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Are You Watching, Valve? - GOG's Money Back Guarantee

*Shwing! Sparkle, sparkle*

Back in my day, getting a refund was as easy as strolling down to the local barbershop and pointing out that your trusty neighborhood mane groomer lopped off your ear instead of your hair. He/she would hand you your money, you’d hop in an ambulance, and everything would be squaresies. But times have changed. The Internet has made many of the goods and services we sacrifice our hard-earned paychecks to much less, er, tangible, and some of them can’t even properly be returned. Refunds, then, are tricky business. Steam, for instance, has pretty much just blanket-stated, “NO,” except in special, infrequent cases. GOG, however, is taking a firm stance in the opposite direction.

Here’s the full policy, straight from GOG. It comes in two flavors: 1) In the event that a game simply won’t function as advertised and 2) if you change your mind about a purchase.

“Game doesn’t work for you? Contact our support ( and tell us to fix it! But what if they cannot find a solution? If such a rare event should occur, we’ll give you your money back. Simple as that. If you buy a game on and find that it doesn’t work properly on your system, and our support cannot fix the problem, you get a full refund. It’s a worldwide guarantee, and you have whole 30 days after the purchase date, to contact us about the refund.”

“There’s even more! If you bought a game by mistake, or simply changed your mind about a purchase, you can get a full refund within 14 days, as long as the game wasn’t downloaded.”

The 30-day guarantee applies to “technical problems or game-breaking bugs that prevent you from finishing your game,” so there are still some questions surrounding relative severity. What if, for instance, a glitch is game-breaking in my book, but not by GOG’s standards? Will I still get a refund? Or will GOG just tell me to glue my ear back on and deal with it?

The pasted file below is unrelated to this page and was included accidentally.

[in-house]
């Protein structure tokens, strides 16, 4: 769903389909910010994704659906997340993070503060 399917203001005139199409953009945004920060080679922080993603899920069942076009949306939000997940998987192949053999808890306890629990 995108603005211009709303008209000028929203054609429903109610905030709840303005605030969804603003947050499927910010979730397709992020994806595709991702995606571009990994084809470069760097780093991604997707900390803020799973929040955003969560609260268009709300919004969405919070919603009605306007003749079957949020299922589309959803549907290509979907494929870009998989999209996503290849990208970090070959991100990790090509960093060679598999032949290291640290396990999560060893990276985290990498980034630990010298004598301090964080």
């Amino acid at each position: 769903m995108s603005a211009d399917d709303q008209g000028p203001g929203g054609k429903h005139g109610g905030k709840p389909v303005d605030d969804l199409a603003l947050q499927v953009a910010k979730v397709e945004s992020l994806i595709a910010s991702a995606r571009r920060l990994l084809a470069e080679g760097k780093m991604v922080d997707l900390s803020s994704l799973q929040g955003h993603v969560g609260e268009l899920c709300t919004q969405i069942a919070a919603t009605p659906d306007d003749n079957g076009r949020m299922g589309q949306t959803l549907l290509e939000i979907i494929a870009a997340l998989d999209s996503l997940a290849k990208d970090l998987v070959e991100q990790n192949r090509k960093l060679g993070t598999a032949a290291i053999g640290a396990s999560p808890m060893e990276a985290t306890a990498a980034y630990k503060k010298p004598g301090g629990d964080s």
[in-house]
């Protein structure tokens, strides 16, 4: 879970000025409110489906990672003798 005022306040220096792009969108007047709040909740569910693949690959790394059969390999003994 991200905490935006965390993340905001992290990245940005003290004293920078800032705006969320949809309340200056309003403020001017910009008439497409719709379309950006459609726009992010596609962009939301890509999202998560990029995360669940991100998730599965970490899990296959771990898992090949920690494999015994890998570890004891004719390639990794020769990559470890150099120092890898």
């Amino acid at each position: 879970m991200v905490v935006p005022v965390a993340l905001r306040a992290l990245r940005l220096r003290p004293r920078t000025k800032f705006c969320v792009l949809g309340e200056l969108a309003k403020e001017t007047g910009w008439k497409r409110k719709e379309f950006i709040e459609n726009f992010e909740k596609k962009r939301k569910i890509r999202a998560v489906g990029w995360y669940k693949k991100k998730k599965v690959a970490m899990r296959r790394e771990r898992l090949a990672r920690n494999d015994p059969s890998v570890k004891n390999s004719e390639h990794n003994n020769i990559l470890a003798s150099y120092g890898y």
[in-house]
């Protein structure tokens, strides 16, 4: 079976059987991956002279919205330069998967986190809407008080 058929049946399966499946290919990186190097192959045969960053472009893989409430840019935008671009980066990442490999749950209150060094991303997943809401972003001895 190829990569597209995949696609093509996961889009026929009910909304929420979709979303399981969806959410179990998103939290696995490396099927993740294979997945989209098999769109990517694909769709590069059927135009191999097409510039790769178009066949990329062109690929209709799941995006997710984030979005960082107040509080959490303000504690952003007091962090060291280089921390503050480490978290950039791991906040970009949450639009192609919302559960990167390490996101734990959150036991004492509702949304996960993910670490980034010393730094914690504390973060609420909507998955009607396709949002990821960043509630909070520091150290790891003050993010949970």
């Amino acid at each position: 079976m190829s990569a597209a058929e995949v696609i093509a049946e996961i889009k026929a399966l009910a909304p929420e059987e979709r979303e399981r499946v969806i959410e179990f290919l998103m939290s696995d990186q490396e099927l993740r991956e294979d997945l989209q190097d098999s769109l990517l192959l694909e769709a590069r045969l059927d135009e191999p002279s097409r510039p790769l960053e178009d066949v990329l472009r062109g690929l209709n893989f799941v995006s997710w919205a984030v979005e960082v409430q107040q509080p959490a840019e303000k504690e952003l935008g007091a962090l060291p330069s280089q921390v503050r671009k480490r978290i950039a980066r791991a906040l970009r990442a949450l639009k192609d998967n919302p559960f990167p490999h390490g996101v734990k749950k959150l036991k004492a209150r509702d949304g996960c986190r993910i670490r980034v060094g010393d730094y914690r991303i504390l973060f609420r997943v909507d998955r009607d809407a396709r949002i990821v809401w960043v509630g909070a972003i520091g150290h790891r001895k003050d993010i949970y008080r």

Given, however, that GOG is DRM-free, many aspects of this program will run on the honor system. You could, for instance, simply claim your game continues to crash and burn even when it’s purring like a kitten strapped to a motorboat that happens to be directly in the crosshairs of a purrrfect sunbeam. You could claim exactly that – using those words – and no one would ever take you seriously again. But also, GOG would probably, in the end, give you your money back. However, it’s also well aware that abuse can and will happen, and it’s addressed that in an FAQ:

“If you’re being a bad person who’s abusing our trust of you and asking for a whole lot of your games to be refunded and we can’t resolve your problems, we’ll have to stop offering you refunds. So don’t be that guy. No one likes that guy.”

There’s no hard number on that darker side of the policy, but if it seems like you’re taking advantage of GOG’s kindness, the company will notify you directly.

All in all, it sounds like a step up from most digital storefronts’ return policies, especially given some older games’ propensities to stick their tongues out at newer hardware like children (or, I suppose more fittingly in this overwrought simile, extremely elderly individuals) who refuse to slurp down their mashed vegetables. It’ll be interesting to see how customers interact with the service and – in turn – how GOG chooses to shape it further down the line.

I hope other e-tailers – especially Steam – are watching. Earlier this year, Origin instated its own less restrictive (but also less helpful) 24-hour return policy, but otherwise this subject hasn’t been broached very much in the Big Leagues. That’s not to say Steam has never offered refunds (see: Dark Matter, Ashes Cricket 2013, The War Z, etc), but that’s the exception, not the rule. This needs to change now more than ever. Steam is exceedingly forward-thinking in many other areas, but its priorities are rather questionable sometimes (see also: fixing its long-troublesome offline mode).

For now, though, props to GOG for taking a big step in the right direction. Here’s hoping others follow suit sooner rather than later.

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Nathan Grayson


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